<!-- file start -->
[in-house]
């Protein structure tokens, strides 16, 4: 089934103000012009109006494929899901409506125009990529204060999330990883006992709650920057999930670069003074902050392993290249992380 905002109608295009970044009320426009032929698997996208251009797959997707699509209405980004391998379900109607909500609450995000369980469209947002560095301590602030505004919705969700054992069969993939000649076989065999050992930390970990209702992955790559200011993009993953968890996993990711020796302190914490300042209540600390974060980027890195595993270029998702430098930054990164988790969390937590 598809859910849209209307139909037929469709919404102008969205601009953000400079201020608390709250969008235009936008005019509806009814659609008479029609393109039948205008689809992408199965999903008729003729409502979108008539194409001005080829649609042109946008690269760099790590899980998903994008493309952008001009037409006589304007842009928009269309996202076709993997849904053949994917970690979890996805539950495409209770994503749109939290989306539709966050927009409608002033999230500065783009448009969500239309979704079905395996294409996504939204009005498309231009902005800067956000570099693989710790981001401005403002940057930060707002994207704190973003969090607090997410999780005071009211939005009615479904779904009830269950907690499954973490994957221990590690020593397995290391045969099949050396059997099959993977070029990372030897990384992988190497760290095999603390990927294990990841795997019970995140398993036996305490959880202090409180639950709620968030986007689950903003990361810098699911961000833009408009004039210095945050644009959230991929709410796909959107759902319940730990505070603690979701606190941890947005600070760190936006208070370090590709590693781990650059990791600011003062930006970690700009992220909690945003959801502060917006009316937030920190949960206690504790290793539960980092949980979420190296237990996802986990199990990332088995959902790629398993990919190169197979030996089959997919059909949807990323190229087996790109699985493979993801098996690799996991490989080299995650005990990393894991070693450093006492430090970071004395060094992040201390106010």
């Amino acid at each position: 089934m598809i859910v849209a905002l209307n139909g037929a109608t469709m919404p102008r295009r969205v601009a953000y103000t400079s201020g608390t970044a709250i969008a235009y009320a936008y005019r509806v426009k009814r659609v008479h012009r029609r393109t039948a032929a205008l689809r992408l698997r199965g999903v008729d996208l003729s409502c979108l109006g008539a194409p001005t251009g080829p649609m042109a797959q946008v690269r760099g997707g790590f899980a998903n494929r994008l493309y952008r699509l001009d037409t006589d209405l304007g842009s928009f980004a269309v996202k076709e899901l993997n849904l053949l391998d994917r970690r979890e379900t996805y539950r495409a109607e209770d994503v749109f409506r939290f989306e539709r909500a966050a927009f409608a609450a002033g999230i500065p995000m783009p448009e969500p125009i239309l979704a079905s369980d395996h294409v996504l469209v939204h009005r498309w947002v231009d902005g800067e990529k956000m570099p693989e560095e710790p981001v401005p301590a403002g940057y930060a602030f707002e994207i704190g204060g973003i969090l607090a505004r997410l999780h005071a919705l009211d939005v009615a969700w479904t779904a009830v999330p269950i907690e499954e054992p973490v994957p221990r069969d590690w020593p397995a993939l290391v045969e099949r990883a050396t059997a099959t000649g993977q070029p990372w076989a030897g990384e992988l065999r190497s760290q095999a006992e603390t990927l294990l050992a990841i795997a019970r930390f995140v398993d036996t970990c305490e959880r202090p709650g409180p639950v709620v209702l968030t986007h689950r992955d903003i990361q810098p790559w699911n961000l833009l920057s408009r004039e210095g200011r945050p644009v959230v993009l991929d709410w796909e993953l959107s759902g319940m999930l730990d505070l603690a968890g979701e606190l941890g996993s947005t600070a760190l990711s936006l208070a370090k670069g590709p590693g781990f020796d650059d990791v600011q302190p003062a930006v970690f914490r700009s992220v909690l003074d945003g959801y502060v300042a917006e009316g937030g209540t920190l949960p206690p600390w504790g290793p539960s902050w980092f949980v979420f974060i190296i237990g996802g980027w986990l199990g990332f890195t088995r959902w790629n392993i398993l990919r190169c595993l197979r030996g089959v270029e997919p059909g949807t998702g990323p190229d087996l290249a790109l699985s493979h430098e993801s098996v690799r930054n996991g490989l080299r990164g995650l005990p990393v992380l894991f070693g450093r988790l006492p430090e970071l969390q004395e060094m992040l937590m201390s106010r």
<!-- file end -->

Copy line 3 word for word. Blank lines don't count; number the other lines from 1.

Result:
């Amino acid at each position: 089934m598809i859910v849209a905002l209307n139909g037929a109608t469709m919404p102008r295009r969205v601009a953000y103000t400079s201020g608390t970044a709250i969008a235009y009320a936008y005019r509806v426009k009814r659609v008479h012009r029609r393109t039948a032929a205008l689809r992408l698997r199965g999903v008729d996208l003729s409502c979108l109006g008539a194409p001005t251009g080829p649609m042109a797959q946008v690269r760099g997707g790590f899980a998903n494929r994008l493309y952008r699509l001009d037409t006589d209405l304007g842009s928009f980004a269309v996202k076709e899901l993997n849904l053949l391998d994917r970690r979890e379900t996805y539950r495409a109607e209770d994503v749109f409506r939290f989306e539709r909500a966050a927009f409608a609450a002033g999230i500065p995000m783009p448009e969500p125009i239309l979704a079905s369980d395996h294409v996504l469209v939204h009005r498309w947002v231009d902005g800067e990529k956000m570099p693989e560095e710790p981001v401005p301590a403002g940057y930060a602030f707002e994207i704190g204060g973003i969090l607090a505004r997410l999780h005071a919705l009211d939005v009615a969700w479904t779904a009830v999330p269950i907690e499954e054992p973490v994957p221990r069969d590690w020593p397995a993939l290391v045969e099949r990883a050396t059997a099959t000649g993977q070029p990372w076989a030897g990384e992988l065999r190497s760290q095999a006992e603390t990927l294990l050992a990841i795997a019970r930390f995140v398993d036996t970990c305490e959880r202090p709650g409180p639950v709620v209702l968030t986007h689950r992955d903003i990361q810098p790559w699911n961000l833009l920057s408009r004039e210095g200011r945050p644009v959230v993009l991929d709410w796909e993953l959107s759902g319940m999930l730990d505070l603690a968890g979701e606190l941890g996993s947005t600070a760190l990711s936006l208070a370090k670069g590709p590693g781990f020796d650059d990791v600011q302190p003062a930006v970690f914490r700009s992220v909690l003074d945003g959801y502060v300042a917006e009316g937030g209540t920190l949960p206690p600390w504790g290793p539960s902050w980092f949980v979420f974060i190296i237990g996802g980027w986990l199990g990332f890195t088995r959902w790629n392993i398993l990919r190169c595993l197979r030996g089959v270029e997919p059909g949807t998702g990323p190229d087996l290249a790109l699985s493979h430098e993801s098996v690799r930054n996991g490989l080299r990164g995650l005990p990393v992380l894991f070693g450093r988790l006492p430090e970071l969390q004395e060094m992040l937590m201390s106010r």